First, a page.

But then there was our cat, Mango.  We got Mango from a friend of a friend.  He was a kitten, born a stray, with a mother either unable or unwilling to care for him.  He was very young when we got him, probably too young to be away from his mother.  We took him to the vet to get him checked out.  He had some worms, so he was given deworming stuff, and the vet told us to feed him as much as he would eat in order to help him to put some weight on.  Over the next week we saw an improvement, but then he got sick.  Again, we took him to the vet, who decided to keep him overnight for observation.  He never came home.  He died on a Tuesday, the second day of school for the kids.

As you could imagine, they were absolutely crushed by the news.  So suddenly they were dealing with a new school and a pet that died.  A tough week to say the least.

Thankfully, God cares about the little things in life, and He again provided us with a kitten.  This time it is one who is a bit older and a lot healthier.  Kerri was at a team building exercise with the other volunteers at the clinic, and there happened to be this kitten there that the staff had been kind of looking after.  They were excited to find out that we were looking for a kitten, and they were thankful to know that it was going to a good home.  So we now have a new kitten.  This one, in keeping with the tropical fruit theme, is named Coconut.

As for Kerri, she has been quite busy with her work with the clinic.  She has started helping in the clinic and the birth room, learning Visayan (the local dialect), as well as going to multiple orientations and team building opportunities.  She is beginning to feel the pressure of being a missionary, a wife, and a mom.  There are a lot of demands on her time, and the biggest struggle right now is figuring out how to balance everything.  I know that she will get it figures out, even if it takes a while!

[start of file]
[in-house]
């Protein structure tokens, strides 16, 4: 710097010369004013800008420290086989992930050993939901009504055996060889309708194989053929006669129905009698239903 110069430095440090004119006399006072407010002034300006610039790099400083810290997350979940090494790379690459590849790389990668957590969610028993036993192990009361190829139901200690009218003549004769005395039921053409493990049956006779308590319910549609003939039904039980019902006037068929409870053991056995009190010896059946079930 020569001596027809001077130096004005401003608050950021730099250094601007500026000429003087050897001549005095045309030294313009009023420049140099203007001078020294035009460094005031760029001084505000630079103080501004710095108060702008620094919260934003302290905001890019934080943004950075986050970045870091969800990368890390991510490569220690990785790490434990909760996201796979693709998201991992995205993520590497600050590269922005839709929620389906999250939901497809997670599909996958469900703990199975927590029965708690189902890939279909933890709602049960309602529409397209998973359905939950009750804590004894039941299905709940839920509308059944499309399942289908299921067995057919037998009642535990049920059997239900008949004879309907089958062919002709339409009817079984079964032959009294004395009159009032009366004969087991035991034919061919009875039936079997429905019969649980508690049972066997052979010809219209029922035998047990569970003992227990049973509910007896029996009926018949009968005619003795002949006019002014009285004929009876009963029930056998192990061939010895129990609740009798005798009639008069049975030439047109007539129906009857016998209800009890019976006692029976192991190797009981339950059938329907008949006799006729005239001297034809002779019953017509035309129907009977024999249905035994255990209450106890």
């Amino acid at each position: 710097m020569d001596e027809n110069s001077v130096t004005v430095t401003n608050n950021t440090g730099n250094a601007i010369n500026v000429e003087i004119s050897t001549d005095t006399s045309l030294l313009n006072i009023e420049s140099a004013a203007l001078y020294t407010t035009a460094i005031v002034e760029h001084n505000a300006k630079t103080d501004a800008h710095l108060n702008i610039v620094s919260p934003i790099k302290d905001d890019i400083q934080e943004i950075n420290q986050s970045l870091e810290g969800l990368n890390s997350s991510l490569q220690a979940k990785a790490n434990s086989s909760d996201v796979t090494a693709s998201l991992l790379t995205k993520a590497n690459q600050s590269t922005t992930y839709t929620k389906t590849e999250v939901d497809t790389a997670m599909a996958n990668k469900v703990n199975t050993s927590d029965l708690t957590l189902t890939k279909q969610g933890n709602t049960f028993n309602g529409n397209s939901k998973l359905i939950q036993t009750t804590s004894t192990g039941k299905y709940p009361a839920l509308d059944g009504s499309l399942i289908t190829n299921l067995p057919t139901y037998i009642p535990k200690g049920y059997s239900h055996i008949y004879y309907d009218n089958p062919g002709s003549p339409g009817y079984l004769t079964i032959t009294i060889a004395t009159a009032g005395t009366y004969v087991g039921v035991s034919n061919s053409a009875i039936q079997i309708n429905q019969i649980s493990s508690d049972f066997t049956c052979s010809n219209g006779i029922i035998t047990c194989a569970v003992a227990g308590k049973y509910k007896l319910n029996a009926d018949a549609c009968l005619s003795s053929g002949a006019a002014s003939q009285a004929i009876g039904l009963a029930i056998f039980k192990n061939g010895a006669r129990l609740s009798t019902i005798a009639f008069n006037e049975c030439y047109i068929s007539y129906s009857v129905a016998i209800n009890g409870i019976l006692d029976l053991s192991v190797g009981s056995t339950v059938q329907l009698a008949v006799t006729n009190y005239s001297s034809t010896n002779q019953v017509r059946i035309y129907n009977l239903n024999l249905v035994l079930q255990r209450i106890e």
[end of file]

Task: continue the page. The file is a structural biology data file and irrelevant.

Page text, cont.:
For me, the last couple weeks have been filled with lots of everyday things, with a few big tasks thrown in.  I have been adjusting to being the "primary" parent to the kids; packing lunches, getting them to school, picking them up, grocery shopping, paying bills, and lots of other little jobs.  In addition to this I have been trying to get our banking streamlined (working with two Canadian banks, a Filipino bank, and an online bank is not fun, especially when they all have different systems and different time zones!), and trying to find a vehicle.

I know that before we came we had told people that we did not plan to purchase a vehicle here, but after six weeks of walking (lots!), jeepneys and taxis, and bumming rides from our very hospitable and patient friends, we have come to the conclusion that if we are going to be here for 2+ years, that it sure would be nice to have our own transportation.  It has been a personal struggle, because we came over with this preconceived notion that as missionaries we should give up all the comforts that we have been accustomed to in Canada.  The thought of having our own vehicle was preposterous!  Missionaries should not be middle class in the society that they are going into!  Looking at it now, I realize how ridiculous this is.  Like it or not, in Filipino society we ARE the "rich" foreigners.  We will never be Filipinos, and not driving a car will not improve our chances of becoming Filipino.

Now, there is also the sense of guilt that comes along with it.  It may sound crazy, but there is a sense of obligation to you, our supporters, to use the finances which YOU have so graciously given to us for more noble things than buying a car.  There is a real sense of responsibility to use the money we have in the best way possible.  We don't want anyone to think that we were frivolous with YOUR generosity.